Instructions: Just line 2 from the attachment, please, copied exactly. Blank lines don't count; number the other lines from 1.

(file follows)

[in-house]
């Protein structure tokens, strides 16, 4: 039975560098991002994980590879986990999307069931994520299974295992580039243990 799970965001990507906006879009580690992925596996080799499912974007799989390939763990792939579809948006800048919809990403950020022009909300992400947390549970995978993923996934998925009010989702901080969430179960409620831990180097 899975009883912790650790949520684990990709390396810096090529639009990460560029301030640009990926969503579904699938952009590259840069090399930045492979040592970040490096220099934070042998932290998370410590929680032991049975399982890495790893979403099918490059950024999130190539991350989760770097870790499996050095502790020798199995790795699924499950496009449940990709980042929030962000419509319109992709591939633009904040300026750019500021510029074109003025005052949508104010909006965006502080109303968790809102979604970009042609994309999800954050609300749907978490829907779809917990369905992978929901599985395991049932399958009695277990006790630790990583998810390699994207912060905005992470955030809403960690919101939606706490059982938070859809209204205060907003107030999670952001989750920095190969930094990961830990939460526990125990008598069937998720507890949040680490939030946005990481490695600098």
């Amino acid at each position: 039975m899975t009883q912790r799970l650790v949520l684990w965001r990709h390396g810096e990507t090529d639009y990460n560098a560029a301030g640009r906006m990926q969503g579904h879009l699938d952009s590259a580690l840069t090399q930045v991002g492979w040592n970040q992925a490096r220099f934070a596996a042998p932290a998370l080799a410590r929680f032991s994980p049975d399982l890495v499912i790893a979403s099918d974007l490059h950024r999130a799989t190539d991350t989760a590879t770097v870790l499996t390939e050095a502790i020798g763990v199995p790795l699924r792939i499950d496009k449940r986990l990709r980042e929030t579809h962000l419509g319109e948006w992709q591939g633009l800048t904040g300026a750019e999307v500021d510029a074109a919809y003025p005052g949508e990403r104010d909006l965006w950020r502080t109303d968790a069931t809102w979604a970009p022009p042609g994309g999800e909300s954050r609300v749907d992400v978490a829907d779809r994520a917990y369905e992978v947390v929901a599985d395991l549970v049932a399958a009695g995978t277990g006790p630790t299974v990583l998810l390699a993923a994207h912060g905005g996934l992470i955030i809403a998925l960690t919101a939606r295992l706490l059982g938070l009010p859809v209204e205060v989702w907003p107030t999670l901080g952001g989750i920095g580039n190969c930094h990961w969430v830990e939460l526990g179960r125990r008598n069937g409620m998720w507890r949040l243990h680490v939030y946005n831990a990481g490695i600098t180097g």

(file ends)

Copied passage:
């Protein structure tokens, strides 16, 4: 039975560098991002994980590879986990999307069931994520299974295992580039243990 799970965001990507906006879009580690992925596996080799499912974007799989390939763990792939579809948006800048919809990403950020022009909300992400947390549970995978993923996934998925009010989702901080969430179960409620831990180097 899975009883912790650790949520684990990709390396810096090529639009990460560029301030640009990926969503579904699938952009590259840069090399930045492979040592970040490096220099934070042998932290998370410590929680032991049975399982890495790893979403099918490059950024999130190539991350989760770097870790499996050095502790020798199995790795699924499950496009449940990709980042929030962000419509319109992709591939633009904040300026750019500021510029074109003025005052949508104010909006965006502080109303968790809102979604970009042609994309999800954050609300749907978490829907779809917990369905992978929901599985395991049932399958009695277990006790630790990583998810390699994207912060905005992470955030809403960690919101939606706490059982938070859809209204205060907003107030999670952001989750920095190969930094990961830990939460526990125990008598069937998720507890949040680490939030946005990481490695600098």